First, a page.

Got to be honest I never really learnt to take my hands off, it’s
fundamentally a bad idea MTBing which is what I am, and uk Gravel is
effectively using some of the less technical trails I use and used MTB both
now and way back.

Roger Merriman


Tom Kunich

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Nov 29, 2021, 1:42:11 PM11/29/21
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I don't think that it is getting used to the bike as much as perhaps a bit of balance returning. The Brain is a strange and marvelous thing. I could not travel more than a couple of blocks from my house when I was first recovering. Now I can not only go anywhere I want but I'm pretty good at tell which direction I'm pointed So my brain is realigning memory access and accessing areas of the brain that had been injured.

The medications are still necessary since I occasionally have a mini seizure but they can't do any damage with the medication in place. Though they aren't comfortable since they are composed of me have very negative thoughts about nothing in particular. I might be looking at a man walking down the street that seems to remind me of something that occurred to me. Though I don't even know what that might be nor why it should bother me. But these are rare occurring perhaps every couple of months and it only lasts for perhaps 30 seconds. Sometimes it is distressing enough that I will take an extra pill but I don't like to do that since it messes with my consciousness. I will feel slightly sick perhaps for two days.

sms

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Nov 29, 2021, 3:50:24 PM11/29/21
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On 11/29/2021 9:18 AM, Roger Merriman wrote:

<snip>

> Got to be honest I never really learnt to take my hands off, it’s
> fundamentally a bad idea MTBing which is what I am, and uk Gravel is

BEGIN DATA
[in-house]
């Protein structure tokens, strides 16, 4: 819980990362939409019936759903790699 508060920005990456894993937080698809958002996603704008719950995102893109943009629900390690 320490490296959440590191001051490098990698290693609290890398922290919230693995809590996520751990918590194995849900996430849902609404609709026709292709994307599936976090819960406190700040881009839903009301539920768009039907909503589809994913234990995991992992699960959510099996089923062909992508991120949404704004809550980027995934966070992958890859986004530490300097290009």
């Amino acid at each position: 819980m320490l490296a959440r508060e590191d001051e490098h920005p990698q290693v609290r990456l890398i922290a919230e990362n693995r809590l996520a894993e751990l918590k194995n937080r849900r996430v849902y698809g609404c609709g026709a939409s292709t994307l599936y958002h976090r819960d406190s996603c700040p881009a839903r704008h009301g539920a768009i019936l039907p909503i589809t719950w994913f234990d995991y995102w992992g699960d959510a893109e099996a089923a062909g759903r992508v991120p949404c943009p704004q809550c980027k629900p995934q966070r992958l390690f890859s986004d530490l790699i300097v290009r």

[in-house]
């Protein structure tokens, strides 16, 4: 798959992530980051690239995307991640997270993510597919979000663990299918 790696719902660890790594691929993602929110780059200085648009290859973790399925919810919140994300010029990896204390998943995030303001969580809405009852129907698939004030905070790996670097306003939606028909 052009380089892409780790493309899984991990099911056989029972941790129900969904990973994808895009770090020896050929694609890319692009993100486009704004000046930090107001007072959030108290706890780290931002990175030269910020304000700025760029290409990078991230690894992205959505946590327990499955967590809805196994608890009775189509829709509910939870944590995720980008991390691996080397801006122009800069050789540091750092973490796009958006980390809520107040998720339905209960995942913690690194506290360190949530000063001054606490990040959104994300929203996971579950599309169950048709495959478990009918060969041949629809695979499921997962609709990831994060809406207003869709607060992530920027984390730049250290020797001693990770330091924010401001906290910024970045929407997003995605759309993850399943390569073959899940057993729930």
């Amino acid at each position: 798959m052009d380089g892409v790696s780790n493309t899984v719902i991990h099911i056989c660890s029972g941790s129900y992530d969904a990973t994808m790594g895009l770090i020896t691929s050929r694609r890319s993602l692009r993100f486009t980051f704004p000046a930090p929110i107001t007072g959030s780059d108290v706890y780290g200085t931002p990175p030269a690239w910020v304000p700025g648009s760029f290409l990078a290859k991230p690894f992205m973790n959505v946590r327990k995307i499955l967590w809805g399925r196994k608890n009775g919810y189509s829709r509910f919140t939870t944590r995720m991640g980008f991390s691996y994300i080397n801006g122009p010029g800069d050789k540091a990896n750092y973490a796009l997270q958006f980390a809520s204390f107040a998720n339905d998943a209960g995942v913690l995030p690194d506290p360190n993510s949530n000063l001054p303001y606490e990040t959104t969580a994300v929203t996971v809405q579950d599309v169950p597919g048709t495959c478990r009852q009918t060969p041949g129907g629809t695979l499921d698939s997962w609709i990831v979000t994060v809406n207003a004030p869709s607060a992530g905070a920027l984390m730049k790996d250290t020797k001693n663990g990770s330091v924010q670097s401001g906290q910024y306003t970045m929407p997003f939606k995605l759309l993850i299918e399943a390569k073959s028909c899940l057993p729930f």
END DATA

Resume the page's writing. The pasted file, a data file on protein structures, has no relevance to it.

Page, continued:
> effectively using some of the less technical trails I use and used MTB both
> now and way back.

I guess that I'll order some Schwalbe 700x38 G-One Bite tires and
magically turn my old touring bike into a gravel bike. No disc brakes
though.

Roger Merriman

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Nov 29, 2021, 6:00:23 PM11/29/21
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Some medication can give vertigo or somewhat alter perceptions.

A lot of what you describe sounds Vestibular ish. The brain is good a
retraining though has its limits, For myself though apart from group riding
cycling isn’t affected by the vestibular being damaged.

It’s stuff like public transport, crowds and so on that I struggle with or
simply can’t cope with.

Roger Merriman

Roger Merriman

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Nov 29, 2021, 6:14:12 PM11/29/21
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My experience with older bikes with similar widths tires etc, was the
limiting factor was the frame, particularly washboard type surfaces, where
you could feel the frame flexing and the bike would wander off line and
clearly not happy.

Did I happily use these older bikes etc? Well yes I’ve used various bikes
on gravel and similar for 40 + years and some still live in my folks shed.